Foreshadowing is giving a hint that something is going to happen. This is done by showing certain events, people or information that are an indication of something that will occur later on in a story. Foreshadowing can add tension or expectation to the narrative. Review a selection of foreshadowing examples to get a better understanding of this often-used literary device.
Foreshadowing occurs any time a future event is somehow alluded to or suggested as a future occurrence earlier in a story.
- Sometimes a future event is mentioned earlier in the story, like a comment about a meeting between characters. The reader already knows that issues will be discussed later.
- A pre-scene shows something that will reoccur. For example, in a western movie, the good guy enters a bar, has a drink and leaves. The bad guy scowls and spits on the floor and you know there is definitely more to come between them.
- Heightened concern is also used to foreshadow events. A child leaves the house and the parent is overly concerned about them. The child tells the parent not to worry, that everything will be fine. Readers will see this worry as a precursor to the danger coming soon.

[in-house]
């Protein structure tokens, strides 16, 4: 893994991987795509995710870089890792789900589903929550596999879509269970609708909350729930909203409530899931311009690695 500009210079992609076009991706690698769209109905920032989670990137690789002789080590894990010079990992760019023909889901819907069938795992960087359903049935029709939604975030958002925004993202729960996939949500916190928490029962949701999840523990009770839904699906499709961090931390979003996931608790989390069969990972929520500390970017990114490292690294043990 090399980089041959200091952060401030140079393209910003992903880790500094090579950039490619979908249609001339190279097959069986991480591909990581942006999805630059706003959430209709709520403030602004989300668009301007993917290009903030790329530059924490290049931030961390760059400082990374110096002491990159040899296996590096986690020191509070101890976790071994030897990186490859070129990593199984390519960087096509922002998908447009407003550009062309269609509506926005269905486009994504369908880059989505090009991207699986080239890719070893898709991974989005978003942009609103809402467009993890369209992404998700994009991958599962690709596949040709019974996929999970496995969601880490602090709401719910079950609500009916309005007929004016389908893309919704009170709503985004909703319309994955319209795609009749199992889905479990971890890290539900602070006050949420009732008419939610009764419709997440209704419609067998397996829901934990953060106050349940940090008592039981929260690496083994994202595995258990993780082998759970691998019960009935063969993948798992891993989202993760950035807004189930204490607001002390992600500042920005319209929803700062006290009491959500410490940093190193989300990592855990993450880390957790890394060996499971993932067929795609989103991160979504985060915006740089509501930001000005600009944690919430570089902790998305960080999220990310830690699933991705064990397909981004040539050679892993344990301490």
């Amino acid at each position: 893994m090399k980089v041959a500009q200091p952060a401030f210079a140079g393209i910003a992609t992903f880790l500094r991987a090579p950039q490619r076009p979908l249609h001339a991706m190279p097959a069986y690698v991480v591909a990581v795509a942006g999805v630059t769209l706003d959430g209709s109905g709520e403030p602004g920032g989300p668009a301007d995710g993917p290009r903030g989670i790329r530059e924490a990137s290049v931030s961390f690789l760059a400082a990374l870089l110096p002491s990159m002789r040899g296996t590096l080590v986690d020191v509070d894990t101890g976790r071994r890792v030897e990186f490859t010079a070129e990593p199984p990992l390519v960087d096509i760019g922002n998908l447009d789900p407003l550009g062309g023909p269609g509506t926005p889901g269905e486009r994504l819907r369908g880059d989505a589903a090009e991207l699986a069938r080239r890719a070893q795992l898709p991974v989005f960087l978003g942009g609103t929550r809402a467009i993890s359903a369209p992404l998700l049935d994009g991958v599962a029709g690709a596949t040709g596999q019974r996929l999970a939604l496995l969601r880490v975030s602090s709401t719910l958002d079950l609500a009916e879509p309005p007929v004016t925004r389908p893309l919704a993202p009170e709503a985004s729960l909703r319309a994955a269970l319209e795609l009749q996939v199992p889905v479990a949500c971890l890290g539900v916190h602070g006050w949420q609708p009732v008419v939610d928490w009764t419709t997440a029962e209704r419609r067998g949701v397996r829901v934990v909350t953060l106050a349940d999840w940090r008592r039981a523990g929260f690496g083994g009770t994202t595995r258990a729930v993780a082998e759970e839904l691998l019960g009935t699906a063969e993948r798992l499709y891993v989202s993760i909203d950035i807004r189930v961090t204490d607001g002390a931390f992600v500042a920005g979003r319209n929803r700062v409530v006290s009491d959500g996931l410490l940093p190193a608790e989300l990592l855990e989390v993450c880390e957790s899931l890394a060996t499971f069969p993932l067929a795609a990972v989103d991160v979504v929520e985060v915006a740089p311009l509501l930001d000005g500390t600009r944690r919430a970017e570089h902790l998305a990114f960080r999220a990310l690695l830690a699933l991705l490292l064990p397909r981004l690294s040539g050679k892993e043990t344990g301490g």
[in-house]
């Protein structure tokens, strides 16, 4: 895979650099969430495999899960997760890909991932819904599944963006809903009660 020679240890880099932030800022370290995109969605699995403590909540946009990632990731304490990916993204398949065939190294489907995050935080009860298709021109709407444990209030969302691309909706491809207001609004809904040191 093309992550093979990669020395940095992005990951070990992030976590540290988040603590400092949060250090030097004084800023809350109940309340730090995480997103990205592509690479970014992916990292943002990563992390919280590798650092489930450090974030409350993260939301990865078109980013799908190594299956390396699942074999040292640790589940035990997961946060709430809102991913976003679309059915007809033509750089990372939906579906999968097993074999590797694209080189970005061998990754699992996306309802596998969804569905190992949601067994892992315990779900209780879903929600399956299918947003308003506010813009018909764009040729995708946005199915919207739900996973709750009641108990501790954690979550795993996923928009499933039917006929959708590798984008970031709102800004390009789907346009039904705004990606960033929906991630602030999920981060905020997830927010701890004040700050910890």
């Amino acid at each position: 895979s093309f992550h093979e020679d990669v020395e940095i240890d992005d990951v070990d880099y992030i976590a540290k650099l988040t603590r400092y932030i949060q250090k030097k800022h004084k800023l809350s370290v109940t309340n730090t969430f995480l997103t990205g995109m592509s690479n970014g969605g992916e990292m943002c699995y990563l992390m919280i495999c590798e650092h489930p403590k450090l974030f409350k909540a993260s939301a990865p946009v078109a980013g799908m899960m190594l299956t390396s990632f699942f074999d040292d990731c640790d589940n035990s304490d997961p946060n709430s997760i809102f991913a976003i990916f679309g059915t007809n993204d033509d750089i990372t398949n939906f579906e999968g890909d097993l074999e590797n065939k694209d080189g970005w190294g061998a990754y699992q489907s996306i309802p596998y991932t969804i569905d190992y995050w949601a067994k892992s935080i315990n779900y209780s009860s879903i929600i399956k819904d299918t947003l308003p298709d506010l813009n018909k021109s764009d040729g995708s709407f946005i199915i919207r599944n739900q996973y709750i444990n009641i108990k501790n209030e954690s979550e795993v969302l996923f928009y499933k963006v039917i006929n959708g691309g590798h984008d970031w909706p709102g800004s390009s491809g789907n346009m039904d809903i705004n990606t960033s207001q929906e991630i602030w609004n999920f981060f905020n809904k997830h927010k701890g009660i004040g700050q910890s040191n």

- A gun is a sign of upcoming events. Sometimes it will be hidden in a drawer or glove compartment.
- Worry or apprehension of a character also foreshadows. This may be shown with facial expressions, gestures or words. At this point, the readers don’t know what is wrong, but they anticipate finding out.
- A character’s thoughts can foreshadow. For example, “I told myself this is the end of my trouble, but I didn’t believe myself.”
- Narration can foreshadow by telling you something is going to happen. Details are often left out, but the suspense is created to keep readers interested. For example, the character wakes up and the narrator talks about how this is going to be the longest day of his life.
- Predictions can obviously foreshadow. Examples are the character losing a talisman or reading her horoscope.
- Symbolism is often used for foreshadowing. This might be a lone animal, such as a bird or a wolf. Storm clouds are also used often.
Authors often use foreshadowing as a literary device. There are many examples of foreshadowing in literature.